Having an EAD (Employment Authorization Document) is one way to prove that you are authorized to work in the US. To request an EAD, you must file Form I-765, Application for Employment Authorization. You will need to apply for an EAD if you:
- Are authorized to work in the US because of your immigration status or circumstances (for example, you are an asylee, refugee, or U nonimmigrant) and need evidence of that employment authorization, or
- Are required to apply for permission to work (you need to request employment authorization itself). For example:
- You have a pending Form I-485, Application to Register Permanent Residence or Adjust Status.
- You have a pending Form I-589, Application for Asylum and for Withholding of Removal.
- You have a nonimmigrant status that allows you to be in the United States but does not allow you to work in the United States without first seeking permission from USCIS (such as an F-1 or M-1 student).
State fees for an EAD differ case by case and are $400-500 approximately. You have an opportunity to request a fee waiver based on a demonstrated inability to pay. USCIS will approve a fee waiver only if you clearly demonstrate that you are unable to pay the state fees. But not in every case you should try to save money as it all depends on the main case on which you are applying for EAD, for example:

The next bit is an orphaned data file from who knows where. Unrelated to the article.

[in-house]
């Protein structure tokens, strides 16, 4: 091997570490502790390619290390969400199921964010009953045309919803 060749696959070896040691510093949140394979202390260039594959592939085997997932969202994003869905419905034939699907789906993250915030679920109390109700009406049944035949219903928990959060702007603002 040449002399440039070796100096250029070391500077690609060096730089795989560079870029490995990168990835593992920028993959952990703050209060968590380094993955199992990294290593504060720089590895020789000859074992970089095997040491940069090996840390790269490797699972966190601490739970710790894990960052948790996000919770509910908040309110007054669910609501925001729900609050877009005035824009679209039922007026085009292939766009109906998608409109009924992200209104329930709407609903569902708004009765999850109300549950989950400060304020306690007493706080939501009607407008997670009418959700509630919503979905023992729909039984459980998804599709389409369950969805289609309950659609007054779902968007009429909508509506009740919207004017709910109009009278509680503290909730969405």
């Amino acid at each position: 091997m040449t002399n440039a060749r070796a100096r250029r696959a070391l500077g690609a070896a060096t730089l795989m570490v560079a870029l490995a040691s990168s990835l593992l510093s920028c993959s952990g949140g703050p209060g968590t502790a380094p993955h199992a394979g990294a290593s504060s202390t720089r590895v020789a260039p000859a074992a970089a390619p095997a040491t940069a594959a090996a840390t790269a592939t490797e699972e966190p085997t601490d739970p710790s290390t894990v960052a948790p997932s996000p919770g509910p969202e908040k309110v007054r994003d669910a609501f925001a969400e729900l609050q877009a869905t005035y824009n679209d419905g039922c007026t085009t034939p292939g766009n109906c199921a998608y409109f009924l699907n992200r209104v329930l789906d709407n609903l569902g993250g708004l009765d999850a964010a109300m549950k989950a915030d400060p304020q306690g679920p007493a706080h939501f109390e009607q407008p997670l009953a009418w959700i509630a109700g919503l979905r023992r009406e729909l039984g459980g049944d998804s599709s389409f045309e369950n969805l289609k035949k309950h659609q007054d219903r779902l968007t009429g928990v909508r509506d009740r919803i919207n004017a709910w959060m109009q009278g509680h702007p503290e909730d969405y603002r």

- A person arrives in the US with an E-2 visa (principal applicant, spouse) and requests a fee waiver. First, most likely, a fee waiver will not be approved. Second, this can significantly harm the E-2 process for the principal applicant’s spouse. Why? Because this situation contradicts the terms of the E-2 visa. The person has started a business and must prove that they have the financial ability to support themselves even if the business does not work and, at the same time, cannot pay $400-500 for an EAD.
The person is in the process of Pending TPS or Pending Asylum. In this case, we often request a fee waiver and get approved.